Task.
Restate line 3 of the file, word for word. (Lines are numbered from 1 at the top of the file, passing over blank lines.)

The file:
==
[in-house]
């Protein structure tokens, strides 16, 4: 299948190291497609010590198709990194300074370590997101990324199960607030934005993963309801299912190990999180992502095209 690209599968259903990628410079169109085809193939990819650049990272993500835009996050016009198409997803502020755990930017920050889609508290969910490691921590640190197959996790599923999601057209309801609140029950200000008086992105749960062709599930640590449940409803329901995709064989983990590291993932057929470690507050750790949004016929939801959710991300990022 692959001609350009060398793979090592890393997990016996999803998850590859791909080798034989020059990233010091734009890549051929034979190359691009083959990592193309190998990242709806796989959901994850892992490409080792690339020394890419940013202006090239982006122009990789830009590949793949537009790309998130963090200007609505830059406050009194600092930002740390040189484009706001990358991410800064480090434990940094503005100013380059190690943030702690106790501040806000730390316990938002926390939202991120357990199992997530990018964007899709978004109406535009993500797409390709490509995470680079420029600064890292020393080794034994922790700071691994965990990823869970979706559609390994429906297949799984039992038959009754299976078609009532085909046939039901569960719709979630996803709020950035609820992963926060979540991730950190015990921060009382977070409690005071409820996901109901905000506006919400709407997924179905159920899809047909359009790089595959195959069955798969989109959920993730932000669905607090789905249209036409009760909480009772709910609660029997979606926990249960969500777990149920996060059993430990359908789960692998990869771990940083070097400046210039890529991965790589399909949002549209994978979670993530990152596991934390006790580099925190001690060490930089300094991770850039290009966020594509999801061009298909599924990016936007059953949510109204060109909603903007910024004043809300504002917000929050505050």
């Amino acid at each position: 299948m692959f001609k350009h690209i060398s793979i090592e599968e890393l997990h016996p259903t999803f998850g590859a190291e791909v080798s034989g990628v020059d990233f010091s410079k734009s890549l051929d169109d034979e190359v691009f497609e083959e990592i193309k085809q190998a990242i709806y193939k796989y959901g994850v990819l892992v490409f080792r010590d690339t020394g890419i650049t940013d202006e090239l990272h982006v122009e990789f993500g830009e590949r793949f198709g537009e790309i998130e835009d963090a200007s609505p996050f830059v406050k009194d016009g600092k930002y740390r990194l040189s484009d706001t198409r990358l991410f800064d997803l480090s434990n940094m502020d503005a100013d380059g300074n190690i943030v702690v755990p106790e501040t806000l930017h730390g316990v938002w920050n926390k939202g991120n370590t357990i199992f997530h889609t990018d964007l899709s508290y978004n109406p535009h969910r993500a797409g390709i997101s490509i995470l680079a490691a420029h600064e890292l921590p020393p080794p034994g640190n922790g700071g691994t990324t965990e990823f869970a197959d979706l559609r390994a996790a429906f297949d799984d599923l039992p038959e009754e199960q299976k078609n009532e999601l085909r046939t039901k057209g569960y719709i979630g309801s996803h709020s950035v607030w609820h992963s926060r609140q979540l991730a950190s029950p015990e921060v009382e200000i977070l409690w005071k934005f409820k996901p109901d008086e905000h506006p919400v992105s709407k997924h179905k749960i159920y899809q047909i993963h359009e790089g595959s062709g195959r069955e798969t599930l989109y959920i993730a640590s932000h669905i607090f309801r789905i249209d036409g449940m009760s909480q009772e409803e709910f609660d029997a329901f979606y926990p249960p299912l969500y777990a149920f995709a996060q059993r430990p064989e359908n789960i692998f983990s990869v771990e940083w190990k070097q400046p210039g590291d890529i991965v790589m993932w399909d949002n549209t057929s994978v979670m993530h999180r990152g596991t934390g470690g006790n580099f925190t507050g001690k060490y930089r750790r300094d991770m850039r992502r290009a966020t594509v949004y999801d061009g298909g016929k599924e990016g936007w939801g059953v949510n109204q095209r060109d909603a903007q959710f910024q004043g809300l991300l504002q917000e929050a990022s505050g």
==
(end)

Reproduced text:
């Amino acid at each position: 299948m692959f001609k350009h690209i060398s793979i090592e599968e890393l997990h016996p259903t999803f998850g590859a190291e791909v080798s034989g990628v020059d990233f010091s410079k734009s890549l051929d169109d034979e190359v691009f497609e083959e990592i193309k085809q190998a990242i709806y193939k796989y959901g994850v990819l892992v490409f080792r010590d690339t020394g890419i650049t940013d202006e090239l990272h982006v122009e990789f993500g830009e590949r793949f198709g537009e790309i998130e835009d963090a200007s609505p996050f830059v406050k009194d016009g600092k930002y740390r990194l040189s484009d706001t198409r990358l991410f800064d997803l480090s434990n940094m502020d503005a100013d380059g300074n190690i943030v702690v755990p106790e501040t806000l930017h730390g316990v938002w920050n926390k939202g991120n370590t357990i199992f997530h889609t990018d964007l899709s508290y978004n109406p535009h969910r993500a797409g390709i997101s490509i995470l680079a490691a420029h600064e890292l921590p020393p080794p034994g640190n922790g700071g691994t990324t965990e990823f869970a197959d979706l559609r390994a996790a429906f297949d799984d599923l039992p038959e009754e199960q299976k078609n009532e999601l085909r046939t039901k057209g569960y719709i979630g309801s996803h709020s950035v607030w609820h992963s926060r609140q979540l991730a950190s029950p015990e921060v009382e200000i977070l409690w005071k934005f409820k996901p109901d008086e905000h506006p919400v992105s709407k997924h179905k749960i159920y899809q047909i993963h359009e790089g595959s062709g195959r069955e798969t599930l989109y959920i993730a640590s932000h669905i607090f309801r789905i249209d036409g449940m009760s909480q009772e409803e709910f609660d029997a329901f979606y926990p249960p299912l969500y777990a149920f995709a996060q059993r430990p064989e359908n789960i692998f983990s990869v771990e940083w190990k070097q400046p210039g590291d890529i991965v790589m993932w399909d949002n549209t057929s994978v979670m993530h999180r990152g596991t934390g470690g006790n580099f925190t507050g001690k060490y930089r750790r300094d991770m850039r992502r290009a966020t594509v949004y999801d061009g298909g016929k599924e990016g936007w939801g059953v949510n109204q095209r060109d909603a903007q959710f910024q004043g809300l991300l504002q917000e929050a990022s505050g």